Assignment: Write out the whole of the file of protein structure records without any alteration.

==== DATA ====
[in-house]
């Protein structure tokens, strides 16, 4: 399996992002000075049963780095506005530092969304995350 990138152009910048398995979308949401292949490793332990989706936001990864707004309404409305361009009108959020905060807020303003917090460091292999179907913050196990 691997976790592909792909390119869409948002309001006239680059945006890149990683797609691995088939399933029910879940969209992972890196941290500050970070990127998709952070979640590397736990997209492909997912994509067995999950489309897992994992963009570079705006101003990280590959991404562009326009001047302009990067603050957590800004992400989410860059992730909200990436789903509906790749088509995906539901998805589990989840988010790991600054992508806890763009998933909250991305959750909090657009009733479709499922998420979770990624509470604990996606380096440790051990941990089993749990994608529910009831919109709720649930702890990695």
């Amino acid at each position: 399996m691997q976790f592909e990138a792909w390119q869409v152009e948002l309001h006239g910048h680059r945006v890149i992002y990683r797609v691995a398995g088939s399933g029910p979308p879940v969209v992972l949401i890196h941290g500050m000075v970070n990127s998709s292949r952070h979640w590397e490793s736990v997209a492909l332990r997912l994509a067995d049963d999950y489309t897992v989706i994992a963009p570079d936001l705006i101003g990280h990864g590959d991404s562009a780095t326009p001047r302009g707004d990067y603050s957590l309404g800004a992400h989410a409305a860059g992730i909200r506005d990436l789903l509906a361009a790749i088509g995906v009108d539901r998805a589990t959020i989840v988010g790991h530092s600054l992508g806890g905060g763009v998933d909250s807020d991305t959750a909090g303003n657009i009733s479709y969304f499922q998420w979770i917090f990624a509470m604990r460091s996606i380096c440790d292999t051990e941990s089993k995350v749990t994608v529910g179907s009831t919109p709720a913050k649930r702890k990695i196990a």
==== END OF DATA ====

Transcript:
[in-house]
């Protein structure tokens, strides 16, 4: 399996992002000075049963780095506005530092969304995350 990138152009910048398995979308949401292949490793332990989706936001990864707004309404409305361009009108959020905060807020303003917090460091292999179907913050196990 691997976790592909792909390119869409948002309001006239680059945006890149990683797609691995088939399933029910879940969209992972890196941290500050970070990127998709952070979640590397736990997209492909997912994509067995999950489309897992994992963009570079705006101003990280590959991404562009326009001047302009990067603050957590800004992400989410860059992730909200990436789903509906790749088509995906539901998805589990989840988010790991600054992508806890763009998933909250991305959750909090657009009733479709499922998420979770990624509470604990996606380096440790051990941990089993749990994608529910009831919109709720649930702890990695």
């Amino acid at each position: 399996m691997q976790f592909e990138a792909w390119q869409v152009e948002l309001h006239g910048h680059r945006v890149i992002y990683r797609v691995a398995g088939s399933g029910p979308p879940v969209v992972l949401i890196h941290g500050m000075v970070n990127s998709s292949r952070h979640w590397e490793s736990v997209a492909l332990r997912l994509a067995d049963d999950y489309t897992v989706i994992a963009p570079d936001l705006i101003g990280h990864g590959d991404s562009a780095t326009p001047r302009g707004d990067y603050s957590l309404g800004a992400h989410a409305a860059g992730i909200r506005d990436l789903l509906a361009a790749i088509g995906v009108d539901r998805a589990t959020i989840v988010g790991h530092s600054l992508g806890g905060g763009v998933d909250s807020d991305t959750a909090g303003n657009i009733s479709y969304f499922q998420w979770i917090f990624a509470m604990r460091s996606i380096c440790d292999t051990e941990s089993k995350v749990t994608v529910g179907s009831t919109p709720a913050k649930r702890k990695i196990a």